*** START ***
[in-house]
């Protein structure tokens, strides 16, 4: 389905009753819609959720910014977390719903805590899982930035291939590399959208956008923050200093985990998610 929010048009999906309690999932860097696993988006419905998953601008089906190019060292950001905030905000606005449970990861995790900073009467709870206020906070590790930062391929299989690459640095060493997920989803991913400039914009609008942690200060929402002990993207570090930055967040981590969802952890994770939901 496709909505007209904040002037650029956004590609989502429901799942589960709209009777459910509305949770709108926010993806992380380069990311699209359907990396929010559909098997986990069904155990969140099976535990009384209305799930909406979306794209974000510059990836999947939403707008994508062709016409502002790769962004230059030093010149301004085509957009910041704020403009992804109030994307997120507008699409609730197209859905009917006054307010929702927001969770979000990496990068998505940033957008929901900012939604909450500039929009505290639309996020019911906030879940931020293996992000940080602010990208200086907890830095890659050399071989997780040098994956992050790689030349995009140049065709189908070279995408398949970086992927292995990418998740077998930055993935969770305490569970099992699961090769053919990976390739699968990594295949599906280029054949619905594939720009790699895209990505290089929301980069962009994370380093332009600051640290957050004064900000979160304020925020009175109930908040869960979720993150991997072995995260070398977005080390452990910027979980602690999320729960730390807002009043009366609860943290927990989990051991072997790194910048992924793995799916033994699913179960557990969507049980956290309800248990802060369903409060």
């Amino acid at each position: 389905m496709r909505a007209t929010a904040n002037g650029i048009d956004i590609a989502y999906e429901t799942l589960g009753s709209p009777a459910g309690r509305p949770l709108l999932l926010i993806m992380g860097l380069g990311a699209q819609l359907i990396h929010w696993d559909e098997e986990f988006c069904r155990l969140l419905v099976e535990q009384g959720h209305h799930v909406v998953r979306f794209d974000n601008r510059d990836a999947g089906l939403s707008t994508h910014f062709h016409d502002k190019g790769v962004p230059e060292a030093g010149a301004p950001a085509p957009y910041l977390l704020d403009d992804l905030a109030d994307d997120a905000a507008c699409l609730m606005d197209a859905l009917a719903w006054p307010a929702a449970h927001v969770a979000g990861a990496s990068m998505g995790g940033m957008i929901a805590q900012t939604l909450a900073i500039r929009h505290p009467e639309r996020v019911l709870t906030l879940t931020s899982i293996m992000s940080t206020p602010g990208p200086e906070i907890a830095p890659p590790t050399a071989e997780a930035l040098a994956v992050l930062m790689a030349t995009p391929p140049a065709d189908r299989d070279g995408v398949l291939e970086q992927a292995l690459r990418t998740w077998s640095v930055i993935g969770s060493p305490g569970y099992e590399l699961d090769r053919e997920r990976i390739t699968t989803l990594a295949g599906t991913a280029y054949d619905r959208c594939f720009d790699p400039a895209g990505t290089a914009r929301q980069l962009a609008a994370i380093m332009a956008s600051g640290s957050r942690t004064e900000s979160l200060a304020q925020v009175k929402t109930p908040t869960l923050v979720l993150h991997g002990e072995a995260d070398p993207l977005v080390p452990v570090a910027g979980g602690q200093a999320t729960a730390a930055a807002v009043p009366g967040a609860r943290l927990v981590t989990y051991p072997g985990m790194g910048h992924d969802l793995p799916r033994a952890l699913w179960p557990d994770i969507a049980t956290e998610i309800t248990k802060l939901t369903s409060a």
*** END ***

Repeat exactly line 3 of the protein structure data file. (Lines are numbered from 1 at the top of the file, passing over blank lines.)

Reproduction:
């Amino acid at each position: 389905m496709r909505a007209t929010a904040n002037g650029i048009d956004i590609a989502y999906e429901t799942l589960g009753s709209p009777a459910g309690r509305p949770l709108l999932l926010i993806m992380g860097l380069g990311a699209q819609l359907i990396h929010w696993d559909e098997e986990f988006c069904r155990l969140l419905v099976e535990q009384g959720h209305h799930v909406v998953r979306f794209d974000n601008r510059d990836a999947g089906l939403s707008t994508h910014f062709h016409d502002k190019g790769v962004p230059e060292a030093g010149a301004p950001a085509p957009y910041l977390l704020d403009d992804l905030a109030d994307d997120a905000a507008c699409l609730m606005d197209a859905l009917a719903w006054p307010a929702a449970h927001v969770a979000g990861a990496s990068m998505g995790g940033m957008i929901a805590q900012t939604l909450a900073i500039r929009h505290p009467e639309r996020v019911l709870t906030l879940t931020s899982i293996m992000s940080t206020p602010g990208p200086e906070i907890a830095p890659p590790t050399a071989e997780a930035l040098a994956v992050l930062m790689a030349t995009p391929p140049a065709d189908r299989d070279g995408v398949l291939e970086q992927a292995l690459r990418t998740w077998s640095v930055i993935g969770s060493p305490g569970y099992e590399l699961d090769r053919e997920r990976i390739t699968t989803l990594a295949g599906t991913a280029y054949d619905r959208c594939f720009d790699p400039a895209g990505t290089a914009r929301q980069l962009a609008a994370i380093m332009a956008s600051g640290s957050r942690t004064e900000s979160l200060a304020q925020v009175k929402t109930p908040t869960l923050v979720l993150h991997g002990e072995a995260d070398p993207l977005v080390p452990v570090a910027g979980g602690q200093a999320t729960a730390a930055a807002v009043p009366g967040a609860r943290l927990v981590t989990y051991p072997g985990m790194g910048h992924d969802l793995p799916r033994a952890l699913w179960p557990d994770i969507a049980t956290e998610i309800t248990k802060l939901t369903s409060a």